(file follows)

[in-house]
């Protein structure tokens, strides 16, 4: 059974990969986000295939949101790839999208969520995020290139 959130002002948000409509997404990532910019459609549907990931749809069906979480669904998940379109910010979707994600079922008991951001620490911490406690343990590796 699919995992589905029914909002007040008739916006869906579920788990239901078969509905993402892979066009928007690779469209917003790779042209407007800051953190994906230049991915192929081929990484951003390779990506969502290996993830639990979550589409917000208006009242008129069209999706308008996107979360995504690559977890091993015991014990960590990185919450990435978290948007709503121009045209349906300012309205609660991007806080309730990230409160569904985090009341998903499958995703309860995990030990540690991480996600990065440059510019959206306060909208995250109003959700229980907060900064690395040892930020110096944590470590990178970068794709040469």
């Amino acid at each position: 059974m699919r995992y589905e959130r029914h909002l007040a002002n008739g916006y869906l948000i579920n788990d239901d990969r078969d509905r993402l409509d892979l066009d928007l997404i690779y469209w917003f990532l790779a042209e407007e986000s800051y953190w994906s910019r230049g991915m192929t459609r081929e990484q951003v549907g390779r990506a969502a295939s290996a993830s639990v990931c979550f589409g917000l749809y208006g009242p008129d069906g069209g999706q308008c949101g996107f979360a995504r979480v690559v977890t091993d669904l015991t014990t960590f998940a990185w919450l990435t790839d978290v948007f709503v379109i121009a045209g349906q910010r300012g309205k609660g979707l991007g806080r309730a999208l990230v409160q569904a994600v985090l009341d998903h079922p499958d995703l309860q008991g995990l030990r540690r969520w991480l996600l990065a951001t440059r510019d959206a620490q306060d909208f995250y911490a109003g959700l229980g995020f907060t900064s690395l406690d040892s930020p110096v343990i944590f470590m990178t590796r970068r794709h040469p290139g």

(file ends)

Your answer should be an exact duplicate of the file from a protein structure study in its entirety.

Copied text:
[in-house]
């Protein structure tokens, strides 16, 4: 059974990969986000295939949101790839999208969520995020290139 959130002002948000409509997404990532910019459609549907990931749809069906979480669904998940379109910010979707994600079922008991951001620490911490406690343990590796 699919995992589905029914909002007040008739916006869906579920788990239901078969509905993402892979066009928007690779469209917003790779042209407007800051953190994906230049991915192929081929990484951003390779990506969502290996993830639990979550589409917000208006009242008129069209999706308008996107979360995504690559977890091993015991014990960590990185919450990435978290948007709503121009045209349906300012309205609660991007806080309730990230409160569904985090009341998903499958995703309860995990030990540690991480996600990065440059510019959206306060909208995250109003959700229980907060900064690395040892930020110096944590470590990178970068794709040469």
């Amino acid at each position: 059974m699919r995992y589905e959130r029914h909002l007040a002002n008739g916006y869906l948000i579920n788990d239901d990969r078969d509905r993402l409509d892979l066009d928007l997404i690779y469209w917003f990532l790779a042209e407007e986000s800051y953190w994906s910019r230049g991915m192929t459609r081929e990484q951003v549907g390779r990506a969502a295939s290996a993830s639990v990931c979550f589409g917000l749809y208006g009242p008129d069906g069209g999706q308008c949101g996107f979360a995504r979480v690559v977890t091993d669904l015991t014990t960590f998940a990185w919450l990435t790839d978290v948007f709503v379109i121009a045209g349906q910010r300012g309205k609660g979707l991007g806080r309730a999208l990230v409160q569904a994600v985090l009341d998903h079922p499958d995703l309860q008991g995990l030990r540690r969520w991480l996600l990065a951001t440059r510019d959206a620490q306060d909208f995250y911490a109003g959700l229980g995020f907060t900064s690395l406690d040892s930020p110096v343990i944590f470590m990178t590796r970068r794709h040469p290139g």